Yesterday we both woke up with sore throats and stuffy noses. On going outside there was a strong smoke smell and even the trees near us in town were partially obscured.
The forecast had called for a day of rain showers. I had hoped that they might clear up some of the smoke but it was obvious that the rain was not going to happen.
The only things I had left on my todo list where some drives with short hikes to viewpoints and a longer hike up a canyon. Since the viewpoints were pointless and we didn’t really want to work too hard in this air, we decided to cut our losses and hit the road. We had paid for a week here and we don’t get money back leaving 3 nights early but there was no point in staying.
So we moved on to the Fort Steele RV Resort near Cranbrook. I called first to make sure we could move up our arrival date.
Just south of Kaslo we got stopped for a short time while they cleaned up an accident. It looked like a head on collision as the front ends of both cars were pretty mashed up but the passenger compartments seemed mostly intact so I hope they weren’t too badly hurt.
At Balfour we got to take the longest free ferry in the world over to Kootenay Bay. It takes about 40 minutes to cross the lake. Once again we arrived just as a ferry left the dock but here they run two ferries so we only had to wait the 40 minutes to board the next one.
There was an interesting shop at the dockside.
The air around Balfour was actually much clearer than near Kaslo. We could see some things while on the ferry, although not much of the mountains on the shoreline.
The other ferry seems much smaller than this one.
We ended up right in the middle of all the cars.
We were just about the last ones off and those that were behind us, we quickly let by. The road down the eastern side of Kootenay Lake to Creston is 60 kph all the way with even more twists and turns than the road to Nelson or Kaslo. At least it was relatively flat and for most of the time we had the road to ourselves.
The road from Creston onwards was being paved so we hit a few delays but again there were no big climbs or downhills.
As we got nearer Cranbrook it again got very smoky.
With not deciding to leave until later than usual and the change back to mountain time it was after 6 by the time we got to the campground.
Fort Steele RV Resort is pretty big with about 125 sites, with some in the trees and some like ours, out in the open.
Just a hint of the scenery around us.
When I was planning the trip we were scheduled to stay were for 5 days but once again most of the things would be pointless if you can’t see anything in the smoke or if we just don’t want to breathe too much of it. We are just staying for 2 nights before we start the long trek back across the prairies to the cottage in Northern Ontario.
Today we went to check out the nearby Fort Steele Heritage Town. It was never a military fort but just a small community. It is named after Superintendent Sam Steele of the Northwest Mounted Police, who came here at one time to mediate a dispute between the settlers and the Ktunaxa First Nation.
It was not very busy today.
First up was the water tower, which didn’t seem structurally strong enough to have held much water.
It is now an observing platform. This is a very distorted panorama of the stairs.
And a photosphere.
They have about 60 buildings, not all open, around a large square.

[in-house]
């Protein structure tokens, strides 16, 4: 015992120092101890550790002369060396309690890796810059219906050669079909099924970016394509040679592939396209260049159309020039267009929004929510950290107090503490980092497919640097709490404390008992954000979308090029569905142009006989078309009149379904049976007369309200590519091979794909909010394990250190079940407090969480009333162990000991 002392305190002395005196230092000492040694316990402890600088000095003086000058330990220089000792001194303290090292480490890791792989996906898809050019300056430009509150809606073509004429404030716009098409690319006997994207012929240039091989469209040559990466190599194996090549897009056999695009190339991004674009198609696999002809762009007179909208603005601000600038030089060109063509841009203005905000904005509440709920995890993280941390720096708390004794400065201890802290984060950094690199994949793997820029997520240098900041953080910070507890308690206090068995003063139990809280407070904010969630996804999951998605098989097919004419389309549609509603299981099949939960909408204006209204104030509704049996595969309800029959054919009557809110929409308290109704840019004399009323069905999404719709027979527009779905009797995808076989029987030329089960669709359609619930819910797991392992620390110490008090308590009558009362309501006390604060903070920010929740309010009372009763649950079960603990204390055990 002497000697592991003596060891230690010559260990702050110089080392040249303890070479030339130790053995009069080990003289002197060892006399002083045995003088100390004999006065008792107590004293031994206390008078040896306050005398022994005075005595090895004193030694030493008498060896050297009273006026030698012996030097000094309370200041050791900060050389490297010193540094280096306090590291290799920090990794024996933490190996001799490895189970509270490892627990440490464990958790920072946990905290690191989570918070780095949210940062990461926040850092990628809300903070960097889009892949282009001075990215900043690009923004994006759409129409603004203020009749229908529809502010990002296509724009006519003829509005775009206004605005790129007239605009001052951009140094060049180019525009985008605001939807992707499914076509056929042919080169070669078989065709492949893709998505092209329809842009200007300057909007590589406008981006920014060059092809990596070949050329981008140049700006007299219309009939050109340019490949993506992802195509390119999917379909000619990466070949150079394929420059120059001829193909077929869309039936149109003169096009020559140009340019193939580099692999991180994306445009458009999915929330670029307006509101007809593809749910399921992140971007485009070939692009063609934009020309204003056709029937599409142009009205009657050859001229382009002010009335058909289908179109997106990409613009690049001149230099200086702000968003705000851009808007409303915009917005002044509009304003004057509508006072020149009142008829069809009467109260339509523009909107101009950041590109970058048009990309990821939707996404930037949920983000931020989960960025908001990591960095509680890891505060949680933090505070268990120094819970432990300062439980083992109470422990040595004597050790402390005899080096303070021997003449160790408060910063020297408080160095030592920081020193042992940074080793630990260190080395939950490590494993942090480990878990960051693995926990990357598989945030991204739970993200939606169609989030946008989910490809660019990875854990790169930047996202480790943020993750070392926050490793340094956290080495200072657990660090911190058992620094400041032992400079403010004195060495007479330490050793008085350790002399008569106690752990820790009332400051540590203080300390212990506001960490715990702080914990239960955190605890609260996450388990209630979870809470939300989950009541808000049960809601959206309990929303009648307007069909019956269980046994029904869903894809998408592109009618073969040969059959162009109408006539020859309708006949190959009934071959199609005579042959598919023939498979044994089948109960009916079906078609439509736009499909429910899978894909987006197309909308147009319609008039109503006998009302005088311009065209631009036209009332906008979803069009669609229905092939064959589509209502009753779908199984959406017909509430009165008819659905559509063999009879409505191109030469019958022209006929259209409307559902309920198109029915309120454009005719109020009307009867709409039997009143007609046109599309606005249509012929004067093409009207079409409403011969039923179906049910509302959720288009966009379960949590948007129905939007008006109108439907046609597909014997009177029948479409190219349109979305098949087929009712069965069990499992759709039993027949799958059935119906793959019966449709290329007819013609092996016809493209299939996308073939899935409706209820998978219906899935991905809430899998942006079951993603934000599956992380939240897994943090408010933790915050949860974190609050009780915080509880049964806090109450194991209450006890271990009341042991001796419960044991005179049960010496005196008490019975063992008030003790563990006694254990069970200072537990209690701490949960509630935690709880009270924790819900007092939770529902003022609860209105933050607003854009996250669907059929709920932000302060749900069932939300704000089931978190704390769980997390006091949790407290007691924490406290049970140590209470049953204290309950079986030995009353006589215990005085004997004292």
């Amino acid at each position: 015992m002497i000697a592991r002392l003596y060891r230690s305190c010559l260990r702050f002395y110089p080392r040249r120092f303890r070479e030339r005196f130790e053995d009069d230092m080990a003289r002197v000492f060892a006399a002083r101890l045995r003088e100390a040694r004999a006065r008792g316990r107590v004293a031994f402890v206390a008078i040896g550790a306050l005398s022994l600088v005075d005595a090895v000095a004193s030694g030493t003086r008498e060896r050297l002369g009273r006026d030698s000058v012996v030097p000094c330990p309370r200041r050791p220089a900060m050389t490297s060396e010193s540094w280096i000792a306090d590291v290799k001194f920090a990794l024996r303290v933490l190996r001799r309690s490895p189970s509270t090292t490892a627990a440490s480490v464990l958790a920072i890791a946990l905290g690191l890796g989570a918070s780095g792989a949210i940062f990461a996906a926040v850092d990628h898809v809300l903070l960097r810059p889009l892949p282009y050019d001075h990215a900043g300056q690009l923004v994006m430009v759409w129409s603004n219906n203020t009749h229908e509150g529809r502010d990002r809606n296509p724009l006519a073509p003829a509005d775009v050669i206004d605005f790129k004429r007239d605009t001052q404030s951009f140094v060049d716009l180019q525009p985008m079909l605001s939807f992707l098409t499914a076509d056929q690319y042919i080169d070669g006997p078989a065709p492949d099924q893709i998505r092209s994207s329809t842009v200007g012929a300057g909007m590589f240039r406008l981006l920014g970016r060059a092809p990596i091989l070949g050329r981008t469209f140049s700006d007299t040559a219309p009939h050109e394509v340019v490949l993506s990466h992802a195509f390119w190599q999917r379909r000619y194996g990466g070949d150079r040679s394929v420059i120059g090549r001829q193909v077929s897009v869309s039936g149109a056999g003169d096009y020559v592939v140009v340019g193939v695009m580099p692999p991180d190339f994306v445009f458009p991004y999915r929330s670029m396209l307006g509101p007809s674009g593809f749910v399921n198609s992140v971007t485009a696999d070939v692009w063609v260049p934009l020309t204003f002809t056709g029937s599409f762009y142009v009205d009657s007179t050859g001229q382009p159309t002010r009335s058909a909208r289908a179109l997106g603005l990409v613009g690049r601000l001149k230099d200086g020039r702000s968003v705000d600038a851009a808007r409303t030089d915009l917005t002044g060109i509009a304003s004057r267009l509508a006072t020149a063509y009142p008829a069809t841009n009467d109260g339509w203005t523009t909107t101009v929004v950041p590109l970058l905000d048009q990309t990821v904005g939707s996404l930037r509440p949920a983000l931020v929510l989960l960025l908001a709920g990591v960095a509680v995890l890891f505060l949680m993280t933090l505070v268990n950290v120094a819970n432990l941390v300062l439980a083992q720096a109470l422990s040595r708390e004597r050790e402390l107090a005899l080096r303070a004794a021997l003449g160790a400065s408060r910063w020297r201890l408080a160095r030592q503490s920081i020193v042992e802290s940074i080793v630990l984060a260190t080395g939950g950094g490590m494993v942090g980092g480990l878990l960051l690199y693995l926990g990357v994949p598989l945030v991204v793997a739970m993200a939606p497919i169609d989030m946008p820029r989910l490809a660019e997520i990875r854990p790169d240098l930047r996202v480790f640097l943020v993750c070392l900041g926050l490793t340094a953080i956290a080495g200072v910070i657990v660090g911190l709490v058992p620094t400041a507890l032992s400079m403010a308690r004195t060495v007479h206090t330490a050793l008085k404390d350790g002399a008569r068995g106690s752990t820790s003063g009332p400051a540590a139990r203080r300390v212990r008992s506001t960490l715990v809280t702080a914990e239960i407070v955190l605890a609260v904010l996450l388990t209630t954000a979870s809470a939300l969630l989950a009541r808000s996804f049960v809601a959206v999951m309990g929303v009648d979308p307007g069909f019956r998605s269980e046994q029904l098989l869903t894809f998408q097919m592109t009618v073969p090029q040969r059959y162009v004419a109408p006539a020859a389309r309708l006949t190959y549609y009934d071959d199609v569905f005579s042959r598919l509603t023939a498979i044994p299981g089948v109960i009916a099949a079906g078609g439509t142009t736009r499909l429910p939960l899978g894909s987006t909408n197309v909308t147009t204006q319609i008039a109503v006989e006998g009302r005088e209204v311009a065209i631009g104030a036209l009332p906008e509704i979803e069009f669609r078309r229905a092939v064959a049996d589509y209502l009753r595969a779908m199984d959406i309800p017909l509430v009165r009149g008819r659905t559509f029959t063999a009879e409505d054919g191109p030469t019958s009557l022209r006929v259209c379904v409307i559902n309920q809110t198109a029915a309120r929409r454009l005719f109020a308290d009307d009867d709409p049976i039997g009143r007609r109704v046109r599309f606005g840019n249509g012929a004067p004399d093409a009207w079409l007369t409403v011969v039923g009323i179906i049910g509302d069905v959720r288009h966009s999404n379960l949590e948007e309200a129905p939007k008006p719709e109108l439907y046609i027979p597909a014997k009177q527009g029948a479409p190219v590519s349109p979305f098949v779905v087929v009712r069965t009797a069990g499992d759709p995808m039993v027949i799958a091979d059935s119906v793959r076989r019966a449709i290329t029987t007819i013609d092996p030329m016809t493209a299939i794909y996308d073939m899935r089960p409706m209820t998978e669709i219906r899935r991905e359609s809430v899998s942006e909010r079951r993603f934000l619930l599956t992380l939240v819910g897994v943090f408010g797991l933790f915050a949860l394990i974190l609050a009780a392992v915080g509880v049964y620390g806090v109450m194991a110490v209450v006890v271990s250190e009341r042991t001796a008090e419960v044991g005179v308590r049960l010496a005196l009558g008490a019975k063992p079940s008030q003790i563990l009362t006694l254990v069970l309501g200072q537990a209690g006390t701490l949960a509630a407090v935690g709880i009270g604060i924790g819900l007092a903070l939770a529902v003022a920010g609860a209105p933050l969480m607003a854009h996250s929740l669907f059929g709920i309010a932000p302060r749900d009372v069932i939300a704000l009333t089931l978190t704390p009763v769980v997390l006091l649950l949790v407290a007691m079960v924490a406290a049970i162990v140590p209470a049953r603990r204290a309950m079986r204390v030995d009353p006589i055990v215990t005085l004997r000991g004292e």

They have a herd of huge black Clydesdales that pull this wagon. For $5 you can take a ride around the grounds.
At the end of the day, the driver was leading them back to the stable.
Some of the building have people giving demonstrations.
The leather shop.
A nice bandstand in the middle of the square.
You can stay in the hotel. $250 a night for the suite and $150 for a smaller room, with breakfast.
The candy store.
What used to be 25c all day suckers are now a bit pricier.
Some of the building without attendants in them were protected by this wire mesh which was just small enough to make it hard to take pictures.
The print shop, taken through the front window.
Some of the building were beyond repair.
There was a field full of what I assume is all the equipment that they couldn’t repair.
There were a lot of homes that you could look at but they got a bit repetitive.
At the bakery we bought a sausage roll and a cinnamon bun for lunch. Both very good.
The bakery is famous for its sourdough bread. As we were eating a fresh batch came out of the oven.
I asked them to run it through the slicer but probably shouldn’t have. The slices turned out to be very thin. I like a good thick slice of bread. Still very good.
This huge waterwheel was brought here from a mine where it used to run the pumps. It is perched on a hill over the highway to entice people to come in.
The surveyor and assayer’s house started small but as he got married and had kids its got a few additions.
The assay office.
Checking out the samples.
I am not sure why they put these fake storefronts when they had so many real buildings.
This building used to be a hotel. You can now rent the lower floor ballroom for functions.
The upper floor is a museum.
Some old “medicines”. Arsenic, cocaine, heroin, morphine and strychnine.
Out on the street this group came by looking for new dancers for their hall. The local widow was not happy.
They gave everyone lessons.
We headed over to check out the steam train that gives rides around a looping track.
You could go up in the cab.
We didn’t go for the ride but just watched it start as we left the park.
And so, sadly, this is the premature end to this year’s exploration of southern British Columbia.
Tomorrow we will start the cross Canada trip back to our cottage. I don’t think we will pause anywhere. We just want to see some clear skies.